The stereotypical Black Cab driver in London has a certain profile.
When tourists come to London, they love to catch our Hackney Cabs.
The bulbous, black vehicles are as iconic as the Red Telephone Box, it only follows that a ride in one should be part of the London experience.
Of course, like so many dreams harboured by tourists, the real-life incarnation of their coveted idea may well lack the glamour that they had previously imagined. England is a country that receives millions of international tourists every year (31.5 million eager visitors flocked the city in 2015, a number that shows a sharp increase on previous years, almost 20% if numbers are to believed) and with each of these comes the inevitable taxi cab ride.
When a tourist sets foot in their first black cab they are usually forced to comment on a couple of things.
Out of breath, perhaps a little damp from a light drizzle that has been falling for the last hours or so, they breathlessly bundle into the back of the cab and are shocked by how clean it is. When visiting our capital city for the first time, most tourists are forced to overcome the amount of rubbish and graffiti that litters the streets in a daily basis. Its not something that is shown in Love Actually and the grubby state of decay, that is on general display across the city, is surprisingly not explored in any of the advertising brochures.
After a couple of days, tourists have usually got used to the general mess that lines the streets.
So when they step inside a cab, especially one like mine, they are usually surprised at how clean it is.
I began my cab driving career in the height of Summer last year, whilst London was receiving it’s biggest influx of tourists since records began.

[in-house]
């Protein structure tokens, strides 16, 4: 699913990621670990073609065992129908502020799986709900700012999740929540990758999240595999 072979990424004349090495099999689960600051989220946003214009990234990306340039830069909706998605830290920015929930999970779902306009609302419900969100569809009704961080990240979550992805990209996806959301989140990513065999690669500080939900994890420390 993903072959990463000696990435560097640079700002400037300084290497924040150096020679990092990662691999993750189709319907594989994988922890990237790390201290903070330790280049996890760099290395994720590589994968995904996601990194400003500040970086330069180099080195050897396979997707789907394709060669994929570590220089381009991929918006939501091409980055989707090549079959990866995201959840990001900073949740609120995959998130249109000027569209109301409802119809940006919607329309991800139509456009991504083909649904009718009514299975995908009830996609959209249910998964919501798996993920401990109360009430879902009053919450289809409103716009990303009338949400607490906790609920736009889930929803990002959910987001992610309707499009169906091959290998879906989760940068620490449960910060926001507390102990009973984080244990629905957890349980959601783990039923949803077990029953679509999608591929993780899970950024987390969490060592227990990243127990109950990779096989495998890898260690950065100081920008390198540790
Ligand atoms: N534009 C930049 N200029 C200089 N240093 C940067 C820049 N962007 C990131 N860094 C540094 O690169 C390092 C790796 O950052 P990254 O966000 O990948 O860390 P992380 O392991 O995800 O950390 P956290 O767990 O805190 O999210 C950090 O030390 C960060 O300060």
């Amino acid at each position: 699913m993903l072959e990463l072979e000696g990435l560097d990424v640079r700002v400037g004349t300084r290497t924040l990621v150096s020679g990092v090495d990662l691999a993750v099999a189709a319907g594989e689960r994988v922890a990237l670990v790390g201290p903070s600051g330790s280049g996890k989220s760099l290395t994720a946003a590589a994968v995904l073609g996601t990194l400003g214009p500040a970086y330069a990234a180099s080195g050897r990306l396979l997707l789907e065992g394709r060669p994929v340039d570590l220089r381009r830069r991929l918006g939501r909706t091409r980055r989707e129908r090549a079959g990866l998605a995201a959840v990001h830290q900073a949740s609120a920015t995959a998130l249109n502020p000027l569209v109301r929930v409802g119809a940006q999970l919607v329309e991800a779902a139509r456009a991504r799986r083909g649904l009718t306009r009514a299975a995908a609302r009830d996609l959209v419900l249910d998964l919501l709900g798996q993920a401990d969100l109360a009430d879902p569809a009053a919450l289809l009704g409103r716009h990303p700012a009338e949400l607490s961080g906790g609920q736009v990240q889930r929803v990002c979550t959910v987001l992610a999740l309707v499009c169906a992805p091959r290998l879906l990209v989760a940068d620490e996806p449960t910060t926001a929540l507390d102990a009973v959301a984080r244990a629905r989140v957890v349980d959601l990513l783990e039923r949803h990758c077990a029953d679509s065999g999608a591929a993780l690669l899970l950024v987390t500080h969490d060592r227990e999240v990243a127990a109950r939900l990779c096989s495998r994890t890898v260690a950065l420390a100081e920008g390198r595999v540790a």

I’d spent the last 10 years as a coach driver; although London had always been my hometown, I’d not had the chance to spend too much time there recently. It had been a decade since I’d walked the damp, drizzly streets of London – in the meantime I’d been cruising the dry, sandy roads of Spain. Driving tourists around the hills and towns of Catalonia, I’d gained good experience in driving but I was growing tired of the expats living out there. Thanks to a removal company, I was able to chuck it all in, when I hit 60 and return to the East End. Although I missed the Spanish sun almost immediately, London has always been waiting for me as my hometown.
Last year, the popular taxi app, ‘Uber’, was just beginning to make it’s presence known in the industry.
I knew that I could easily find a car and work for them, but something didn’t sit right with me doing this.
The cabbies of my youth were grizzled, weighty men with pot bellies and Cockney accents. Their ‘Knowledge’, a combination of locally sourced information and a written test, put them head and shoulders above any outsider and a swift, yet eventful journey was always guaranteed. When it came time for me to sit behind the wheel of a cab, it had to be a Hackney Cab and I needed to have the Knowledge. After spending a few afternoons down my local, getting tips from the retired and semi-retired cabbies there, I was ready for the test and all set for my first fare.